Diana, Shelia and Uni as drawn by me, you know pretty close to the original designs only with big boobs. Call me a one trick pony.

Two years after it's cancellation, the series had success after premiering in other countries. In France and in the United Kingdom, satellite television channels were showing re-runs at least into the late 1990s, but no where in the world was the show as successful as it was in Brazil. Airing as Caverna do Dragão ("Dragon's Cave") almost daily over 20 years during the Xou da Xuxa, the most famous Brazilian children's show it became one of the country's greatest cartoon hits.

Dungeons and Dragons has recently been released on DVD in both the UK and the US. Special features on the American disc include:
-The all-new half hour documentary, Entering the Realm of Dungeons & Dragons, featuring interviews with the show's production team, writers, animators and network executives.
-Two commentary tracks for episodes Night of No Tomorrow and The Dragon's Graveyard with producer Bob Richardson, story editor and voice director Hank Saroyan, writers Mark Evanier and Michael Reaves and CBS executives Ted Field II and Judy Price, and animator Michael Swanigan. Hosted by Special Features producer Andy Mangels.
-Full length animated storyboard with interactive episode comparison for Episode #16 The Girl Who Dreamed of Tomorrow.
-Choose Your Own Adventure DVD Game.
-50 Detailed Characters, Creatures and Artifacts, Profiles with Bios, Images and Clips.
-Short live-action fan film by Sean Kennedy.
-Uni's Fun Facts Trivia.
-Extensive Gallery of original model sheets and memorabilia.
-Radio show style presentation of unaired final episode Requiem featuring select original cast members.
-Alternate and rare footage.
-Easter Eggs.
-DVD-ROM extras, including scripts for multiple episodes (with the un-produced series finale script), complete storyboards and the original series bible.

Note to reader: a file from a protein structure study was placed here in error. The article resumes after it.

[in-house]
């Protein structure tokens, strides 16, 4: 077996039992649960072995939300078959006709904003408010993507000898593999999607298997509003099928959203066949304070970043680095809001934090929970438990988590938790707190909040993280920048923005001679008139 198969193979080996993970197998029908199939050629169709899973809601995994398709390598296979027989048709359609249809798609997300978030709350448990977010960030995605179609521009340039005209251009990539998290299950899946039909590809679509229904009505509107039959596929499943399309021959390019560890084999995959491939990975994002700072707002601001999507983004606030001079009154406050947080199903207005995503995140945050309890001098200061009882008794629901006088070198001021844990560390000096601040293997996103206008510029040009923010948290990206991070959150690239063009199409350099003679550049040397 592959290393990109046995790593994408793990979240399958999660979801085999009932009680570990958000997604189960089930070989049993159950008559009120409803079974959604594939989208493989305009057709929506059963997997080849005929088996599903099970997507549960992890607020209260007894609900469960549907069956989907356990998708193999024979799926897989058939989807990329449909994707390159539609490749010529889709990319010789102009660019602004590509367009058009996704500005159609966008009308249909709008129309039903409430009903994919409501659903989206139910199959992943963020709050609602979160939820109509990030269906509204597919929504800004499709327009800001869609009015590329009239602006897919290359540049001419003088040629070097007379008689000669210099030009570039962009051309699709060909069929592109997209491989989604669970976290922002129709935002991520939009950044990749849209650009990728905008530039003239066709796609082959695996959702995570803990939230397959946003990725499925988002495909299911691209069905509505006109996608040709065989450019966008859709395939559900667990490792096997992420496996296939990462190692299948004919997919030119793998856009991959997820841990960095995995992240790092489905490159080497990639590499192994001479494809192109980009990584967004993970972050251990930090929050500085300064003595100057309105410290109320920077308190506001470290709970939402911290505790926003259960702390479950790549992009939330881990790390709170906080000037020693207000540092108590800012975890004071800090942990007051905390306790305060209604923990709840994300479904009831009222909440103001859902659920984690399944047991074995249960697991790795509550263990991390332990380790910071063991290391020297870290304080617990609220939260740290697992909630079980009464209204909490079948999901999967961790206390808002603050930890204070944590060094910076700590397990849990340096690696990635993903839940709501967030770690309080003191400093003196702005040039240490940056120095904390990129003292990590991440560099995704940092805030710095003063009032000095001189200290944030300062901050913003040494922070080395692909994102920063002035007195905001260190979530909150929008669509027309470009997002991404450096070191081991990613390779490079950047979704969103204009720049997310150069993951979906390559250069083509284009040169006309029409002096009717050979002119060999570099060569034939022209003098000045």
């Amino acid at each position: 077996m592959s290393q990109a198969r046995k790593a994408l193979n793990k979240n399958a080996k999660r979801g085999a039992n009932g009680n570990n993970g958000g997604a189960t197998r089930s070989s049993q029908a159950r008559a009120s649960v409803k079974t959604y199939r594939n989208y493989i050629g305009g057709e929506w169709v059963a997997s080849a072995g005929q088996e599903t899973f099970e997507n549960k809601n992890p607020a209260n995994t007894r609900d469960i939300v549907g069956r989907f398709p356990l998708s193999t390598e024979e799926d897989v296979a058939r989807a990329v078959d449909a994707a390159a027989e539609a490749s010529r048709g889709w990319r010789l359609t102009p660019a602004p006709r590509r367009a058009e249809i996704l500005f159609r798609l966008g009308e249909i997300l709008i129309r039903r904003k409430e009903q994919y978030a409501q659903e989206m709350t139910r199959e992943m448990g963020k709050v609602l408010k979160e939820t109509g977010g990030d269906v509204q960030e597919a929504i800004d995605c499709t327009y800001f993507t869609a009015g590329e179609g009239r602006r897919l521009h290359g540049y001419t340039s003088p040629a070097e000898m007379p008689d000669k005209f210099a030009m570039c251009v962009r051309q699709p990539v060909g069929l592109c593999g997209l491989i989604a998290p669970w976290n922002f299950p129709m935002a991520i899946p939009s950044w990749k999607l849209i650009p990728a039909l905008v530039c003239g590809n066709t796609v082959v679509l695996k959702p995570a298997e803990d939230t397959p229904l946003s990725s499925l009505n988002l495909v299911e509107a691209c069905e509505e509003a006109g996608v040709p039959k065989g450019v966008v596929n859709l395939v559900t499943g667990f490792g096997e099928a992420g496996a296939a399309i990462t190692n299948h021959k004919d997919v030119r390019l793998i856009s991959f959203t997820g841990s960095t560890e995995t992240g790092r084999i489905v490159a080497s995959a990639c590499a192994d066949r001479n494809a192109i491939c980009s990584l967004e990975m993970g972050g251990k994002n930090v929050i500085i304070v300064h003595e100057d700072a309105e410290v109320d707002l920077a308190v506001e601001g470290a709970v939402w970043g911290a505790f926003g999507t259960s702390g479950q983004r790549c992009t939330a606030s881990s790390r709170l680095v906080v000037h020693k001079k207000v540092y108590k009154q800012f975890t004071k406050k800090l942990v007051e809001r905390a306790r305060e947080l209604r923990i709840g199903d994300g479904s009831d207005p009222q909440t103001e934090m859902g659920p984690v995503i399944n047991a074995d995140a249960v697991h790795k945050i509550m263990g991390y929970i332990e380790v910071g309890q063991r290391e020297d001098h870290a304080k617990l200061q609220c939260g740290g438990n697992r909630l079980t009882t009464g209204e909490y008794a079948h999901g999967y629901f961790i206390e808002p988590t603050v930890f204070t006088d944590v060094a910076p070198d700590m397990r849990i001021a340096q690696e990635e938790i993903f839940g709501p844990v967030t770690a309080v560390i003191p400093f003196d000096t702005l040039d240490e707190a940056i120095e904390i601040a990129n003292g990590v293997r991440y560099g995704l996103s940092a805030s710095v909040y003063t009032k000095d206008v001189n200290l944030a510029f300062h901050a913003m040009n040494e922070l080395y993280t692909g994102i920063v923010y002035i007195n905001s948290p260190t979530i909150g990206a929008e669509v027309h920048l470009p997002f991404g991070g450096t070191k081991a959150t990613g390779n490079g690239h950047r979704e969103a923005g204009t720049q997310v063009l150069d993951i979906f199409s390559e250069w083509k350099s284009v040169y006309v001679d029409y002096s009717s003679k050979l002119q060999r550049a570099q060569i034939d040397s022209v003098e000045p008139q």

-Not to mention a load of previews for other Ink & Paint shows like He-Man, She-Ra, Flash Gordon and Blackstar.

It runs about $40 and is well worth the cost! I highly reccomend this for any child of the 80's up for a bit of nostalgia.

Oh and here's a fun quiz to take:
Which Dungeons & Dragons Character Are You?

Click here to find out who you are...


Dr. Zaius said...

I have no recollection of this show, although I watch lots of cartoons. On the quiz, I drew Venger as well. The tortured mind of the villains's soul always makes the most interesting characters.

Becca said...

If you love crazy cartoons from the 80's you should check it out.

And it's no surprise you got Venger I suppose in a way he is akin to your badass orangutan self.

Dr. Zaius said...

Somebody actually called me badass! You have made my day, human.

Anonymous said...

I liked that show a lot--I always wanted that bow and arrow thing the ranger had.

And, speaking as a red-blooded American male, I liked the drawing, and if you're a one trick pony, make sure that trick is freaking awesome.

cat said...

Oh please this had to be the best cartoon of all times, i tried to explain it to my 9year old daughter and searched everywhere for her to watch even a clip, and only your site let BIG UP for that...CAT xx said...

Thanks for the post, really effective info.